Of course there was that horrible part when his coma patients were all possessed by snakey eel things that brought the vengeful eyeballs down, but Rory won’t let that sort of thing affect his basic faith in the human race. If he did, he wouldn’t be Rory.

    Turning away from the box always feels like coming off from life support, and the secret passage leading upwards is always so dark and the guardian stone so heavy that sometimes he feels like he should just stay.

    But the stone circle is cold and still under the starlight, and how many people from Rory’s time have seen Stonehenge without its fences and carpark, flanked by the constant traffic of A344 and the A303? Seeing the small-but-weighty stones, soaked with moonlight and meaning, is an impact that he can feel somewhere in the former region of his ribs. He could almost believe in magic, if he hadn’t seen so much of the world. But then there’s his fiance, buried underneath his feet in a box, frozen in amber. Magic wouldn’t let things like that happen, if it was real.

    Of course, there is the unicorn. An artefact of collapsed time or a creature of magic – neither quite explain it. Rory only knows that it isn’t a figment of his imagination; for one thing, he would have dreamed up a prettier companion, and for another, its farts are just too beefy.

    The unicorn is very much a prehistoric beast: roughly-carved and shaggy, broad and robust, and dark brown all over with a paler belly, like an animal painted on a cave wall. Its horn looks like what it is – old bone, and brutal. It pads up, placid as ever, its heavy hooves printing the frosted turf.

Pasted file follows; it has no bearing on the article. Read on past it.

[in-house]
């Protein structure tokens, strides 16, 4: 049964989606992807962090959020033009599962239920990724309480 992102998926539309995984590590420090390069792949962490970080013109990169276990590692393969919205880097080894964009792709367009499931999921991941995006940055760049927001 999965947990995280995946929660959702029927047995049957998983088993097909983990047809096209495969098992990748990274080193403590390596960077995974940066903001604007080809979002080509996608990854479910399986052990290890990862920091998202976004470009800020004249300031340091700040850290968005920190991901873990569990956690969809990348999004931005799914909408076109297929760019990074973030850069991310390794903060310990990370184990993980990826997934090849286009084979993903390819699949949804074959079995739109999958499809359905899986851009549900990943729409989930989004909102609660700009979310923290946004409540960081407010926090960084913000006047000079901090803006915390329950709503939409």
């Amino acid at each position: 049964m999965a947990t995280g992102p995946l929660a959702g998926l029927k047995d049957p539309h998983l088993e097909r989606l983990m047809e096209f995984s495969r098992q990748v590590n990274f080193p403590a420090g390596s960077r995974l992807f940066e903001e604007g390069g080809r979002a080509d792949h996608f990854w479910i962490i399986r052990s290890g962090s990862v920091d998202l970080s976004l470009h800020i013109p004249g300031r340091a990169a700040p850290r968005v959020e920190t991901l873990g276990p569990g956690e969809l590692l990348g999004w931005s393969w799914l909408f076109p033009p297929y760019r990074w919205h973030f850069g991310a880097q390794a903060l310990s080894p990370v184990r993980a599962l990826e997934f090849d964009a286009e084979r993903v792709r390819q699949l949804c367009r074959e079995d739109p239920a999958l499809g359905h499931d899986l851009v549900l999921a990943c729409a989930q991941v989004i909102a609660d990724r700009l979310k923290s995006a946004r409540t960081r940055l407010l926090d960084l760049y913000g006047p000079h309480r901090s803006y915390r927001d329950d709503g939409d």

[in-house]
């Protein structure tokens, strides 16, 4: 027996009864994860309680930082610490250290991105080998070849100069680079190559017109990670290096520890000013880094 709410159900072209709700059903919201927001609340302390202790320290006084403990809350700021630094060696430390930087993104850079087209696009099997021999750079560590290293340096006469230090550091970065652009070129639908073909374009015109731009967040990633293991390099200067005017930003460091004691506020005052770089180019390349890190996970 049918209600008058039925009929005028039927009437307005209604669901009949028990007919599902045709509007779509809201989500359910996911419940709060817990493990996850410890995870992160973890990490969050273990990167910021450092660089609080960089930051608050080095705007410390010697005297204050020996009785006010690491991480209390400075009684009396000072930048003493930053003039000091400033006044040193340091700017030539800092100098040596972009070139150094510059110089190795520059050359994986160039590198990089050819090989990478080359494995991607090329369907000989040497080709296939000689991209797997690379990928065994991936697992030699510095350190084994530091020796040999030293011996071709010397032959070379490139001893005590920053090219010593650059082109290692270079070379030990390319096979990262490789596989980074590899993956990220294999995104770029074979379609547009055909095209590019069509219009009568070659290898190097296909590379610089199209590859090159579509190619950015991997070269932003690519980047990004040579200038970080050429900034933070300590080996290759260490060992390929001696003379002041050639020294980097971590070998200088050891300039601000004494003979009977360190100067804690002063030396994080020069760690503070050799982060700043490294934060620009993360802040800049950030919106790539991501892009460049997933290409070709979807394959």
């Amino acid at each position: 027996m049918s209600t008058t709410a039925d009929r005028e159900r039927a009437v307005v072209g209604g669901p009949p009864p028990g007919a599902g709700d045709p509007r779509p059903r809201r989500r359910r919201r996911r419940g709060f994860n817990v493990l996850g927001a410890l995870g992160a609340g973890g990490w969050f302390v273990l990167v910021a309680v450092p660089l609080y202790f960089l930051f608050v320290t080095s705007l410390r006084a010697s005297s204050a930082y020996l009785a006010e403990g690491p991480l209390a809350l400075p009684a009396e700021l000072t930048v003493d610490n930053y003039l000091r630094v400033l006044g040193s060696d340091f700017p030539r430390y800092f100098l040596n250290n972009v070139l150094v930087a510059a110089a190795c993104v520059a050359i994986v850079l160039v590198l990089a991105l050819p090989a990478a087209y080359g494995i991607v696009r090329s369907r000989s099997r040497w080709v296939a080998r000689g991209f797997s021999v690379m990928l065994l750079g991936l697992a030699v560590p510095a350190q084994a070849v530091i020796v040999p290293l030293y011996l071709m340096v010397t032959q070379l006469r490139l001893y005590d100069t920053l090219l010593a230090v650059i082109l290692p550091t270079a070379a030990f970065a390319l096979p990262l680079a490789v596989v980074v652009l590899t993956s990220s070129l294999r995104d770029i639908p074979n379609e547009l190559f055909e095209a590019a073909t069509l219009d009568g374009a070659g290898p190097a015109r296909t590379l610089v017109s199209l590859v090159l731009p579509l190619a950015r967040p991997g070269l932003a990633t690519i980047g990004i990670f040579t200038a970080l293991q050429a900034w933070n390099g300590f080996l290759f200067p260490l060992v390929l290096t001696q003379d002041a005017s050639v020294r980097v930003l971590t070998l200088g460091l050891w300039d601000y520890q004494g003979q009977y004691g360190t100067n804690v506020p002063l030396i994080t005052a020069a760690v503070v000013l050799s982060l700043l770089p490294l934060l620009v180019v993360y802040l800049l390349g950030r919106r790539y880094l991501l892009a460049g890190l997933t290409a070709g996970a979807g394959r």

“You know I’m not a virgin, don’t you?” he says for the thousandth time. “I’m really not. I’m plastic. You should just leave.”

    The unicorn never seems to care. It rests its heavy jaw on his shoulder and breathes with him; Rory’s breaths shallow and useless, powered by some internal spring, and its breath steamy and sweaty and smelling of chewed grass. Two unnatural creatures unhooked from their time.

    “I don’t know what you want,” he says tiredly. The unicorn just drools on his sagum. How ridiculous to know the particular name for his red woolen cape, but not to have any idea how to use it is a conversation. Rory feels inescapably weary, down to his plastic. He wishes that so he could unspool the chain of his thoughts and pick out only the ones that are his, like chaff from his cloak, and it’s only the year 1100, and there are so many years to come.